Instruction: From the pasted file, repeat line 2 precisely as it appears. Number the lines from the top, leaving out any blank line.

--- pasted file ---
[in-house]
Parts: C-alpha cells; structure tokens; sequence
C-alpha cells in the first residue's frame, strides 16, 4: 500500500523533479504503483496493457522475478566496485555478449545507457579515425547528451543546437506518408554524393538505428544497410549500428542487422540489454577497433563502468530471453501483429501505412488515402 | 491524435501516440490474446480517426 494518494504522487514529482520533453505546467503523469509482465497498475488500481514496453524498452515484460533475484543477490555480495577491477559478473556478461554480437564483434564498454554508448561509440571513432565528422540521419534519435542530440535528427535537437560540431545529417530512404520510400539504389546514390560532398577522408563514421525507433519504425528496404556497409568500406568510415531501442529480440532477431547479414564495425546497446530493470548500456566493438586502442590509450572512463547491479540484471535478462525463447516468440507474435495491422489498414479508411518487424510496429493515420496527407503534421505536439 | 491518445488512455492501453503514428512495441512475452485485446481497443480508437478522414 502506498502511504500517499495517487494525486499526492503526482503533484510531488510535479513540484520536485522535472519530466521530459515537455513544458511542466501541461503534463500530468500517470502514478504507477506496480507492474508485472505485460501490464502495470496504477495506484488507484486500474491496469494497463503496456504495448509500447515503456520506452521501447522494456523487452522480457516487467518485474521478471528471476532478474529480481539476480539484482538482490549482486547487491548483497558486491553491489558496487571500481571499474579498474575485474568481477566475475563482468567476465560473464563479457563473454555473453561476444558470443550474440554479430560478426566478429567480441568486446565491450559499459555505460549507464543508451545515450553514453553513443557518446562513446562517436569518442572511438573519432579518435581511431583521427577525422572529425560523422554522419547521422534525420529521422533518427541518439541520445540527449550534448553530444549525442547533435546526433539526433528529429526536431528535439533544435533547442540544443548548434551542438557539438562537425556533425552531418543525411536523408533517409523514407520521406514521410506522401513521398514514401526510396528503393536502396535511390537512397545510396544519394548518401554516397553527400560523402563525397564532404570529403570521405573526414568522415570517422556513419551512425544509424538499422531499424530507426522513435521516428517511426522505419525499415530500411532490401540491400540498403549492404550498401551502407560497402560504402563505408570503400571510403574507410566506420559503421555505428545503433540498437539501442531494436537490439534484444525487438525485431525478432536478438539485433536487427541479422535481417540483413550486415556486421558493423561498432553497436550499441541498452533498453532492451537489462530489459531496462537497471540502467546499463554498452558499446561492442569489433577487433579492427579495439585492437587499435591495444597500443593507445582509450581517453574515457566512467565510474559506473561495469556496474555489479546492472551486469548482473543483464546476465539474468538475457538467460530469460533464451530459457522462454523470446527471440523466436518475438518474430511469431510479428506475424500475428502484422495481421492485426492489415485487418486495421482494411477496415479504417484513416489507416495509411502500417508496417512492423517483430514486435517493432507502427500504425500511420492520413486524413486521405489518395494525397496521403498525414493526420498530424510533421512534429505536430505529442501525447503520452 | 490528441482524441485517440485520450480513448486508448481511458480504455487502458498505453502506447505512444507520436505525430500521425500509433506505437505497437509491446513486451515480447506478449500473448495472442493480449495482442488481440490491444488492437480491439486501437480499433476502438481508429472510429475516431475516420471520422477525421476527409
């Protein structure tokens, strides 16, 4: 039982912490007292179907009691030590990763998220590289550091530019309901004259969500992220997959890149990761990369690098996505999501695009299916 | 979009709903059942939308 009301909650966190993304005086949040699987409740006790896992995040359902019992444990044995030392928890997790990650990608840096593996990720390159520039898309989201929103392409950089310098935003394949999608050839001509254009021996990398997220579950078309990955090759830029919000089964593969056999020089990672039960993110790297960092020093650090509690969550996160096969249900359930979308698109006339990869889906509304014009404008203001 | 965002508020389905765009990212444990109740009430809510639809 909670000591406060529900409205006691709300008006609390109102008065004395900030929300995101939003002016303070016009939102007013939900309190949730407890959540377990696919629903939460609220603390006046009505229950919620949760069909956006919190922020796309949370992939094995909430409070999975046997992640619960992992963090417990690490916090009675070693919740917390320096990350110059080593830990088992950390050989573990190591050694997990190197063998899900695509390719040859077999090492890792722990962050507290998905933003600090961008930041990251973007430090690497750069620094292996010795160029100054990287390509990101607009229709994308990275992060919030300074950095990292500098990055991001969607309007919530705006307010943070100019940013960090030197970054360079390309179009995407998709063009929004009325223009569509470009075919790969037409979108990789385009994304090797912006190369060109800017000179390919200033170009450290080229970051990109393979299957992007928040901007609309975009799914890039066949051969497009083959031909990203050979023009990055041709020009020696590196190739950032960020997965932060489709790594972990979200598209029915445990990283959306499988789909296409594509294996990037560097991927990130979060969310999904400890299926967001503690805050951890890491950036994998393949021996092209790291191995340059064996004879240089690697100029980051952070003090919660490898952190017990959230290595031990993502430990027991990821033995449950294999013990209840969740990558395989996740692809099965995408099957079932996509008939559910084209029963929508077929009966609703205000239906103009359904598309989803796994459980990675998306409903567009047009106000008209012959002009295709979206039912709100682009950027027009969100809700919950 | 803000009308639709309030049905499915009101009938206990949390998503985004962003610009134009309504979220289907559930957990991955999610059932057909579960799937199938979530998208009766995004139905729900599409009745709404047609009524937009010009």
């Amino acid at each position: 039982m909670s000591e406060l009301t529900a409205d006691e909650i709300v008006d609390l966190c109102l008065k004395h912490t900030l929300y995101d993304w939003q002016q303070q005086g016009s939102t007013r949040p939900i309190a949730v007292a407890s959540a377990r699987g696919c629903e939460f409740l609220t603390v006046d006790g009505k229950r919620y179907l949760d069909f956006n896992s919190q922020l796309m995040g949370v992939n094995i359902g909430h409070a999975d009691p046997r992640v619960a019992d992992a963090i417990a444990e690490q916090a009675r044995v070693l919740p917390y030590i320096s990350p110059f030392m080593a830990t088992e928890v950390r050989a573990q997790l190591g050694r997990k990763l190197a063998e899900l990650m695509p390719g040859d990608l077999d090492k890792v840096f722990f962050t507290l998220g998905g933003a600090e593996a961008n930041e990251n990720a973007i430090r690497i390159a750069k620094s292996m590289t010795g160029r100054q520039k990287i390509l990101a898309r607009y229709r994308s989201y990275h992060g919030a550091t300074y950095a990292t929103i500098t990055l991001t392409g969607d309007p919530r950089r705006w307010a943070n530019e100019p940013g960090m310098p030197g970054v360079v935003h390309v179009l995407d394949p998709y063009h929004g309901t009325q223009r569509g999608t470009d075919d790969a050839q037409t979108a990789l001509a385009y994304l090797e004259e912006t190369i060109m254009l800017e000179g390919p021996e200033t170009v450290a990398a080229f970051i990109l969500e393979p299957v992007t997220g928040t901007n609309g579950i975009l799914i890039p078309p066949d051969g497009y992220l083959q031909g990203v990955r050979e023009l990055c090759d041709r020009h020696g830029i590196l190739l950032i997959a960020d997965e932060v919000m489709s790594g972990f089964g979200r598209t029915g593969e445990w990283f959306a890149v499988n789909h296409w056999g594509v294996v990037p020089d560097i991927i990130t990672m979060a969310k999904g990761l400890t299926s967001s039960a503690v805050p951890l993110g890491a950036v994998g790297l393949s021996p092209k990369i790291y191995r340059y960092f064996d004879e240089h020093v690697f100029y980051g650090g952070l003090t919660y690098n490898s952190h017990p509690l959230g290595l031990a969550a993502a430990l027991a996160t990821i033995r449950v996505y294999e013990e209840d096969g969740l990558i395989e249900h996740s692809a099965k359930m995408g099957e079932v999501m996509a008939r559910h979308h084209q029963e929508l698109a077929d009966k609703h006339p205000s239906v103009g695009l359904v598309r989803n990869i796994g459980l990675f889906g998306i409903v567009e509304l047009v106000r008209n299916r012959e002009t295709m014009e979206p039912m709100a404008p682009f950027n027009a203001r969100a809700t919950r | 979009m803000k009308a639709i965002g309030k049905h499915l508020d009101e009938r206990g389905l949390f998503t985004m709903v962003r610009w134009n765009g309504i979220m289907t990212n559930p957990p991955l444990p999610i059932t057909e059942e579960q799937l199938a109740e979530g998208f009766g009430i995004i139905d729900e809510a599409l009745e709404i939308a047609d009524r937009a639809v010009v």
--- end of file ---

Parts: C-alpha cells; structure tokens; sequence